They lived no more than a rod cast apart since Mrs Foster purchased her 17th Century Mill in 2009, and embarked on a project to restore it – including regeneration work on its sluice gates and clearing the waterways.But when she began work, a simmering boundary dispute developed when Dr Pearson, 58, complained she was “damaging the environment by cutting down trees”.The case, concerning Mrs Foster’s rights as the owner of the mill and the fishing rights Dr Foster enjoyed, ultimately reached the High Court – where the mill’s sluice gates, helping to control water flow, became a particular “source of controversy”.Dr Pearson said keeping them open interfered with his fishing rights, and was effectively having a “dramatic effect” on water levels in one of the waterways he was allowed to cast a rod into, as well as the River Frome itself. Want the best of The Telegraph direct to your email and WhatsApp? Sign up to our free twice-daily Front Page newsletter and new audio briefings. For more than 75 years, a homeowner and his predecessors were able to enjoy the idyllic pastime of trout fishing from their back garden.But for psychiatrist Dr Richard Pearson, the hobby turned into a bitter dispute with his neighbour over claims his longstanding fishing rights were being breached – as he complained she was draining a waterway running through his land.The fish-rich waters of the River Frome flow by his Victorian Gothic Grade-II listed former rectory in the village of Maiden Newton, Dorset, and onto the home of his department store boss neighbour, Lillie Foster, 73. A traditional fingerpost points the wayCredit: Alamy Stock Photo The railway station at Maiden NewtonCredit:Alamy Stock Photo The waterways he claimed rights to were two artificial “leats” which formed as the river approached Mrs Foster’s mill – rights he, and previous homeowners, had apparently enjoyed since the 1930s.He claimed that, on one occasion in 2014, the water in the leat simply “disappeared” and he discovered that Mrs Foster’s sluice gate downstream had been “locked open”.A visitor to his £1.3million home – called Maiden Newton House – had commented the next day that “he was shocked by what he saw”.Solicitors’ letters began to fly and Dr Pearson said he had the right to close the gates himself, although Mrs Foster, understood to own Lilliput’s department store in Bridport, insisted that would be trespassing.She was still working on the restoration project for the mill which she said was “totally derelict and decayed”. Indeed, its wheel – installed in 1840 – and sluice gates were “in an advanced state of decomposition”.She had photographs showing that back in 2009, one of the leats was already empty of water anyway and a judge bore out her account that it was “effectively just a boggy overgrown area of land”.Dr Pearson obtained a temporary court order against Mrs Foster, forcing her to restore water levels in the leat so he could exercise his fishing rights – but the judge said Mrs Foster viewed the order as a “gross intrusion” into her private property rights.She was adamant that, preventing her from opening the gates, caused stagnation, methane gas, pondweed and flooding.Ruling on the dispute the judge said Mrs Foster had not “wilfully or maliciously” locked the gate open. He said there was also evidence that keeping the gates open for long periods “has produced a habitat that is not congenial to fish”.While Dr Pearson’s fishing rights over one of the leats were upheld, the judge said he was not entitled to cast a fly from the eastern bank of the other.There had been no “actionable interference” with his fishing rights, and he was “not entitled” to operate the sluice gates himself.Mr Justice Newey ruled that, given his findings, it was “not appropriate” to award Dr Pearson either damages, or an injunction, against Mrs Foster.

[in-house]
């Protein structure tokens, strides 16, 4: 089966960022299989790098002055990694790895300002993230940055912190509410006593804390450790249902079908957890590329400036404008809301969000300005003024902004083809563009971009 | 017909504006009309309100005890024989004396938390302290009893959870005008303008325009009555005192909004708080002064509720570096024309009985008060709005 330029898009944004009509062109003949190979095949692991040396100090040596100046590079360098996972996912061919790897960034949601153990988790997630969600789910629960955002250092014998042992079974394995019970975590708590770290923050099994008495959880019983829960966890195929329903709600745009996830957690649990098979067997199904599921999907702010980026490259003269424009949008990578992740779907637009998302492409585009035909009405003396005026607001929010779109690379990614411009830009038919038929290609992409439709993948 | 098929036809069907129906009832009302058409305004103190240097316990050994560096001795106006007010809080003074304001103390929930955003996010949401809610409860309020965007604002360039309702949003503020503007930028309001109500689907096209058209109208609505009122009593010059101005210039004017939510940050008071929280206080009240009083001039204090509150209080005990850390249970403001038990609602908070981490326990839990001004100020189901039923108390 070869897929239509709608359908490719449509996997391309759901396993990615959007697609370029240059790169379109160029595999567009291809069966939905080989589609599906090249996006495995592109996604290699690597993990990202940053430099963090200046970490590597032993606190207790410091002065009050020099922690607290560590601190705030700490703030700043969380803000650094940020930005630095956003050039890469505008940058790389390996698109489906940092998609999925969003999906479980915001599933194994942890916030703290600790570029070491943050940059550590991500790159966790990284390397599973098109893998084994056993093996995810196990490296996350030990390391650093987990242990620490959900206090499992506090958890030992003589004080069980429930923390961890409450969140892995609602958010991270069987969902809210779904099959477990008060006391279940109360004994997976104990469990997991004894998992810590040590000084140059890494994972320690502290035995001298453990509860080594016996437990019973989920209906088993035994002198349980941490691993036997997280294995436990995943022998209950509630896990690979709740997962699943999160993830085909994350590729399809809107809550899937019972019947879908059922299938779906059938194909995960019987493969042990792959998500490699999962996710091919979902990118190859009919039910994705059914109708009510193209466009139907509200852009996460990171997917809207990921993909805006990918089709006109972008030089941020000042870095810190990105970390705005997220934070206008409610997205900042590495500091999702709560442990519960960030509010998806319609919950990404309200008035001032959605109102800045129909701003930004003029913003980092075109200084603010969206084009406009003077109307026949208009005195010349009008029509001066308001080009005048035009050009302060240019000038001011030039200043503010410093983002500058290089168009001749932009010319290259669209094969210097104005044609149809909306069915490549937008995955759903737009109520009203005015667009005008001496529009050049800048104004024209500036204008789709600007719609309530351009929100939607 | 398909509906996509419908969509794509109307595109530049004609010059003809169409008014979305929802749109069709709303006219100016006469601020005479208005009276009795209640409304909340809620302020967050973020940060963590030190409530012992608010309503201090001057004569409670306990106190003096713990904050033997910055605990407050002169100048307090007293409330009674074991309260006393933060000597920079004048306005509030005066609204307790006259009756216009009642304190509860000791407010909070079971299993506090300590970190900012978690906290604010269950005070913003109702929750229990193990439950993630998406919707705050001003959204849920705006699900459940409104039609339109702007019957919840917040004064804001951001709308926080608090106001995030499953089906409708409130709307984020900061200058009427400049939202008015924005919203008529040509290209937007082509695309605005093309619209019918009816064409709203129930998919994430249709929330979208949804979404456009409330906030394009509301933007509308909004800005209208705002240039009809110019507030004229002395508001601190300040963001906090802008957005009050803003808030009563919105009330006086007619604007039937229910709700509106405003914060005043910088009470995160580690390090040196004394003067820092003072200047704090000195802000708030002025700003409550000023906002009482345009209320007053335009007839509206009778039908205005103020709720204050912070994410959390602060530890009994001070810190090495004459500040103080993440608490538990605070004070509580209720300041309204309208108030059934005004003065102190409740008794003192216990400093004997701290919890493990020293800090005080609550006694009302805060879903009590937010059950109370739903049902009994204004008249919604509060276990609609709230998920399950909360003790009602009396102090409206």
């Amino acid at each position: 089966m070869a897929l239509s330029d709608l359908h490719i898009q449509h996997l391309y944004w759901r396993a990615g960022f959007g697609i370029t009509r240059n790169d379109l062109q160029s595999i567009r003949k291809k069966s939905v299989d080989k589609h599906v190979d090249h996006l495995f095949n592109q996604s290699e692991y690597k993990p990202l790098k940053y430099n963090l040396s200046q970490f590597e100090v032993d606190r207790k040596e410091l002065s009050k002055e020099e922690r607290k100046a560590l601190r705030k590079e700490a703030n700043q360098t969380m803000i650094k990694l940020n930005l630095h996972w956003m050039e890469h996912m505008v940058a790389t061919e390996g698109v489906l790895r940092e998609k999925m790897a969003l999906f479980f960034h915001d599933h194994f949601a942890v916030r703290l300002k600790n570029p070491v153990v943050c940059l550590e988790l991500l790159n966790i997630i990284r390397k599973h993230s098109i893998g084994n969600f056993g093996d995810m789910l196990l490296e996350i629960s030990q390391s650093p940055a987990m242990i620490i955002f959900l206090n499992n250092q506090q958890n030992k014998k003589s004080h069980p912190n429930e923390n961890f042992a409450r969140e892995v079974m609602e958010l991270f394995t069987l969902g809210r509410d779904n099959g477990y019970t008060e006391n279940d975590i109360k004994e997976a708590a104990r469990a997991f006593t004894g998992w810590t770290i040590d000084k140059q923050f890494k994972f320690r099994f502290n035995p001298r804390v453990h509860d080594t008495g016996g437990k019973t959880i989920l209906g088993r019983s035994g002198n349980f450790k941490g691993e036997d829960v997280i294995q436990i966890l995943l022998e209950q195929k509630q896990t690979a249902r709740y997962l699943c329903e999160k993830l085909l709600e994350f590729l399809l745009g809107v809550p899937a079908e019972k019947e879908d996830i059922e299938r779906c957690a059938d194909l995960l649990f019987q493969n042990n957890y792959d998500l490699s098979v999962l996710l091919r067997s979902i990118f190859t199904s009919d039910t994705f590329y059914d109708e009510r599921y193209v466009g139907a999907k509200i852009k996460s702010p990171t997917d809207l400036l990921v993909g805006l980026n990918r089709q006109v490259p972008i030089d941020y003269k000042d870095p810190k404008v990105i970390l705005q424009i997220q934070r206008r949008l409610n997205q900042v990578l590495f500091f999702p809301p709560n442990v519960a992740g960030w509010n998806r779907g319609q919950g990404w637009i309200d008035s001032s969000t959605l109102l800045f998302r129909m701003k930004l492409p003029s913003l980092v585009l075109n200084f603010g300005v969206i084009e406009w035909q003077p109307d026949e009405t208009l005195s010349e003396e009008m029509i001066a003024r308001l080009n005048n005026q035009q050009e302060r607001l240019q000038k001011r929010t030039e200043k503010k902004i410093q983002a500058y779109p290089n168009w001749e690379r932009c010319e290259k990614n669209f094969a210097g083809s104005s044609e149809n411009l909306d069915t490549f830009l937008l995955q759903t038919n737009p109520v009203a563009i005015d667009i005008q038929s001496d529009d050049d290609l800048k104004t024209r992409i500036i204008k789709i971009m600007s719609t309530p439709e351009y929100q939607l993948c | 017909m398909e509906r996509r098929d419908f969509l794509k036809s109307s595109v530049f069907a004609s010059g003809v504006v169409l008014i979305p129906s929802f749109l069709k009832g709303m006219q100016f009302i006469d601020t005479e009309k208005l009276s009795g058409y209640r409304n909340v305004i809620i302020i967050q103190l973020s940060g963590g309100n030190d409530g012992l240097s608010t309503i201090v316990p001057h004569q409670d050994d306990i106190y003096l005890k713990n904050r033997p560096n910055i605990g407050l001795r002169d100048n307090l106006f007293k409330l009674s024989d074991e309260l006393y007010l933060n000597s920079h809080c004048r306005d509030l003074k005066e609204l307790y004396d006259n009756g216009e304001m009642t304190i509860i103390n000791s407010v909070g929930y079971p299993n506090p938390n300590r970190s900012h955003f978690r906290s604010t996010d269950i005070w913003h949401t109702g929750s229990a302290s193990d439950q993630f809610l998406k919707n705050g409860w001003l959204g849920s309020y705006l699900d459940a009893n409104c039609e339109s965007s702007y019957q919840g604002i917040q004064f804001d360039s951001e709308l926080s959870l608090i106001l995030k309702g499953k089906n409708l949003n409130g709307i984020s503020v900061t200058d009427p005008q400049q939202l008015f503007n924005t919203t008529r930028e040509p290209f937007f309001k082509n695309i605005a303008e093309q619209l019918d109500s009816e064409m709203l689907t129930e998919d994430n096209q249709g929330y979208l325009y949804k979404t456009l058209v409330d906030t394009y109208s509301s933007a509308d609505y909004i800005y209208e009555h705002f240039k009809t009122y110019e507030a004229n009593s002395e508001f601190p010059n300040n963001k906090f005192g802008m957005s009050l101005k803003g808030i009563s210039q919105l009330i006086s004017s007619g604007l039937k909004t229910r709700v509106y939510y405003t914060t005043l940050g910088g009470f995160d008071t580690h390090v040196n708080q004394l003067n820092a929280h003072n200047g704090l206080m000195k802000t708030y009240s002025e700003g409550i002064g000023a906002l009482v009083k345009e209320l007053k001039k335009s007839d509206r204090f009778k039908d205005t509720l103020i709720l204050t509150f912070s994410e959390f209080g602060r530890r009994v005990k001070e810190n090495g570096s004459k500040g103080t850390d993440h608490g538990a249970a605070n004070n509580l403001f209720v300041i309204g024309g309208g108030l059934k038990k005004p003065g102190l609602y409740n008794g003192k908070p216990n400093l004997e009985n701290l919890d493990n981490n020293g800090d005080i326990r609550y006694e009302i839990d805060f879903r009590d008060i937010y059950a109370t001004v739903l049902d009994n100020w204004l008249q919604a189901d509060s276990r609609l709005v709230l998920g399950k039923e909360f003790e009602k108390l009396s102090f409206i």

Want the best of The Telegraph direct to your email and WhatsApp? Sign up to our free twice-daily Front Page newsletter and new audio briefings. Drafting a letter to King’s management, the students write: “From a moral standpoint, we believe that geese have intrinsic value and therefore deserve a life free from suffering and human exploitation.”Geese experience pain, enjoy the benefits of a social lifestyle, and exhibit advanced intelligence in their ability to navigate vast distances on their migratory routes.”Citing Mahatma Gandhi, the students add that “the greatness of a nation and its moral progress can be judged by the way its animals are treated.”We are aware of how fortunate we are to be members of King’s and how with this membership comes the responsibility of holding each other to high standards of conduct, respect, and dignity,” they add. Although the college insists it is not planning a cull, students claim the suggestion was made during a recent board meeting. Following the backlash, management now say the birds will be “moved” if other solutions cannot be found.The row is not the first to have played out in Cambridge over Canada geese; in 2003, St John’s College was criticised by animal rights campaigners when it announced that was taking steps to “reduce the population”. One of Cambridge University’s most prestigious colleges has provoked a backlash from students amid fears that the “sentient” Canadian geese living within its grounds might be culled – because their excrement has become a safety hazard.Having settled close to King’s College on the banks of the River Cam, the gaggle has been labelled a health and safety risk by staff, who warn that their droppings have made the college pathways dangerous and unsightly.Whilst the college is using a variety of measures to deter the birds from returning – including netting over the river and laser pens – the geese have so far remained anchored to their favourite resting spot.Concerned that the birds may be killed should current efforts fail, hundreds of students have signed a petition presented to the college council urging them to protect the “sentient beings”, on the grounds that a cull would amount to “animal cruelty”. Commenting on the dispute, a King’s spokesman said: “Canada geese are a non-native species, and we have received many complaints that their growing numbers are causing the paths at the College to become slippery and unattractive.”The College has used a variety of non-harmful measures to deter the geese, and will continue to do so. If these measures prove unsuccessful we would consider moving the geese from King’s.”First brought to Britain from North America in 1665 by Charles II in a bid to increase the diversity of wildlife on show in St James’s Park, skeins of Canada geese have since spread across the country.Whilst the UK does receive a small number of migrating birds every winter, the vast majority are descendants of 17th century imports, and remain in residence all year round.However, the birds are seen by many as a pest; they have been known to produce droppings every 40 seconds, which contain many strands of bacteria that can cause serious illnesses including gastroenteritis. Whilst students acknowledge that the geese are problematic – germs in their faeces are often resistant to antibiotics and can cause serious illness- they suggest that King’s instead resorts to audio and non-toxic chemical deterrents.